Monday, October 17, 2011

Open up

We have this kind of unusual situation in the ward (church congregation) here. There are a lot of people on the rolls who, as newbies of two years, we don't know. Never met 'em. OK, that's not so unusual. The thing is that here, a stunningly high percentage of these folks are on the far end of elderly. So we tend to have a funeral at the church every couple of weeks for a person we don't know.

I am working in the Relief Society (church women's organization) and also happen to be one of the people in the ward who sings and leads music fairly comfortably. So one way or the other I end up being tapped to help out with a lot of these funerals. Which I don't mind a bit, truly. It is a privilege to do some small thing for people, even strangers, who have lost a dear one, whether it's making brownies or serving food or standing up at the front of the chapel waving my arms around.

And I have some experience being involved with funerals. In California, we cherished our friendship with a couple where the wife was a wonderful singer and the husband was a funeral director. When the wife couldn't be there for a funeral that needed music, I sometimes stepped in with "Ave Maria" or something. For a beloved mother whose funeral was thronged with her family ... or a man who died of AIDS-related causes whose family would not even attend his memorial service. It always gave me cause for thought, compassion, humility.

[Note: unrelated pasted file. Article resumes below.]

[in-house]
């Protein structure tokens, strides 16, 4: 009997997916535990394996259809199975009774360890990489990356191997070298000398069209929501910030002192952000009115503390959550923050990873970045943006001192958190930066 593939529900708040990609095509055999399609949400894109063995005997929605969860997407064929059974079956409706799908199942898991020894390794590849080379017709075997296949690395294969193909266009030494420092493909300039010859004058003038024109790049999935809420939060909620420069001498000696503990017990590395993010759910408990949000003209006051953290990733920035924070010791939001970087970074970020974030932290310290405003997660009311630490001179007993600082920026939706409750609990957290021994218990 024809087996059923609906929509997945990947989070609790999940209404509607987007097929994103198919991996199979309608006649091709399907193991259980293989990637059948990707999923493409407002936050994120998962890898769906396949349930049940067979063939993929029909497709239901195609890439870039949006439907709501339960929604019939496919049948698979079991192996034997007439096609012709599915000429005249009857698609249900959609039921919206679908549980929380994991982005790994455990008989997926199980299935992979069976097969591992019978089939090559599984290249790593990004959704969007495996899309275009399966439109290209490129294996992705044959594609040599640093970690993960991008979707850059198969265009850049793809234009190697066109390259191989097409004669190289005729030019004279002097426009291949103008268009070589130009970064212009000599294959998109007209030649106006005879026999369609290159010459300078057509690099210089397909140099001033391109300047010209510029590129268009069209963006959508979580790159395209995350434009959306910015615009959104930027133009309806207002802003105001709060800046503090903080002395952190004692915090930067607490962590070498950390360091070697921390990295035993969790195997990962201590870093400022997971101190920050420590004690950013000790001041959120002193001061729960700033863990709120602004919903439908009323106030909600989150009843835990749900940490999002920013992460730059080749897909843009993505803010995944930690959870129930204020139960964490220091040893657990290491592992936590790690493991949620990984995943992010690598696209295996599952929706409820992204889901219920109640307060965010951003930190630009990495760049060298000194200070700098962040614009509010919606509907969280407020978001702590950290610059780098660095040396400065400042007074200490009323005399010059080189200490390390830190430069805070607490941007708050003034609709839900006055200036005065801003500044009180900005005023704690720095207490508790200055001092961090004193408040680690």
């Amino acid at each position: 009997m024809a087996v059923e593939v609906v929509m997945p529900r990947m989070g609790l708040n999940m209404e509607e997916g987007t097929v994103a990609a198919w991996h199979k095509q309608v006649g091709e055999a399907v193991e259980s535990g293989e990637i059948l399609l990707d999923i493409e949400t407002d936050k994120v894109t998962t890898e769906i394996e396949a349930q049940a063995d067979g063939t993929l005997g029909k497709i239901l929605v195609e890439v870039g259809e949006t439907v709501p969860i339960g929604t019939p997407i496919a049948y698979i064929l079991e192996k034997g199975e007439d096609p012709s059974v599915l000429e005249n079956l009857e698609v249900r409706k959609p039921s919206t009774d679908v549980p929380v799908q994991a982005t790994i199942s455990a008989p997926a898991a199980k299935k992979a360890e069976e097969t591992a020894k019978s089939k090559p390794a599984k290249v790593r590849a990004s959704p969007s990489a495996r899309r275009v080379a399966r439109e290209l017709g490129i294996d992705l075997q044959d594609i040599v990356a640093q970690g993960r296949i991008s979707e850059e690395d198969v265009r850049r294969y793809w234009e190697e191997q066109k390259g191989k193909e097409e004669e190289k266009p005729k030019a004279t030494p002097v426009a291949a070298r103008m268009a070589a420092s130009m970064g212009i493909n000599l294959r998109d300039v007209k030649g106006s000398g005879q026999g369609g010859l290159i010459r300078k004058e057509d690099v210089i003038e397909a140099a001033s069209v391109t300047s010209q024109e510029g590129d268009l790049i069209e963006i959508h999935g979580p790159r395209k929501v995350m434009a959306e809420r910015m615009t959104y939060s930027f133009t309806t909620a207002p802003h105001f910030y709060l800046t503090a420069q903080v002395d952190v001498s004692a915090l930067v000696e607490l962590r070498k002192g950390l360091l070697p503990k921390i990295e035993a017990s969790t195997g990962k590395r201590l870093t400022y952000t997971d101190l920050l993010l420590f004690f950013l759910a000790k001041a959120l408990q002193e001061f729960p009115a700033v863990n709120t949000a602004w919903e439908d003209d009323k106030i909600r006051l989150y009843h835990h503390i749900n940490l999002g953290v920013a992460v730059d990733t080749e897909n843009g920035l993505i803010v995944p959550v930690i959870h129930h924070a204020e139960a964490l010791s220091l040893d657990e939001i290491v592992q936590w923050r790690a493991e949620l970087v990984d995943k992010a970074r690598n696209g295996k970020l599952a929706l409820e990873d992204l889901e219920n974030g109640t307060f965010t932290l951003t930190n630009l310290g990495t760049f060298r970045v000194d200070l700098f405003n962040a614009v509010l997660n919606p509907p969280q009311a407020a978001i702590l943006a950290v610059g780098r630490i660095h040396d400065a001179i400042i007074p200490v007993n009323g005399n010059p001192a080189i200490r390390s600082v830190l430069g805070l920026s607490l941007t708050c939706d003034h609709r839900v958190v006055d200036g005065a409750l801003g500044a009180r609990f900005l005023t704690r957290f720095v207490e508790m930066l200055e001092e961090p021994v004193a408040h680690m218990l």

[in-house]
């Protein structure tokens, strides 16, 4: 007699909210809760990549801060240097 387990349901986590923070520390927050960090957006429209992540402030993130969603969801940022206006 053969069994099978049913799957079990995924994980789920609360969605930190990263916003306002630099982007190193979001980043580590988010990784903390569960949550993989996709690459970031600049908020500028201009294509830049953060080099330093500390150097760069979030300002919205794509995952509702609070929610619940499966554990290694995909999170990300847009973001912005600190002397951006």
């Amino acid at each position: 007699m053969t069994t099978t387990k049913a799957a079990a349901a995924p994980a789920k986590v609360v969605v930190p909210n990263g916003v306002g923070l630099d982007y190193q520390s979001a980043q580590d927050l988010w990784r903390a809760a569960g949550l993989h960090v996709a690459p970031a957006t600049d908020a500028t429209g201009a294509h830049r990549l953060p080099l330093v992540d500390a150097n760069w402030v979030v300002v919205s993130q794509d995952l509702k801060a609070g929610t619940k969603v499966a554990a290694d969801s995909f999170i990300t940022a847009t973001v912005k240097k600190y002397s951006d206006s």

So, today. I got called to open up the church for the mortuary staff, then lead the music and sing "Be Still, My Soul." All good. The thing was, I was singing almost as much a solo during the hymns with arm-waving as the hymn without. I think I saw one person in the congregation whose mouth was moving. And it was not a small group. This woman's family obviously loved her and remembered her with a lot of humor and affection. But whoa, man, once the organ kicked in, stony-faced silence. They were anti-music or maybe anti-Mormon or something.

And I can roll with that. Sure, it's awkward for the lady in the front with the music stand. But of course it's not about that.

Just, when I kick the bucket someday in the far future, please open up your mouths and sing at my funeral.

1 comment:

Miriam said...

My ward used to not sing when I was growing up. It was weird. The bishop finally fixed the problem by stopping Sacrament meeting until people sang.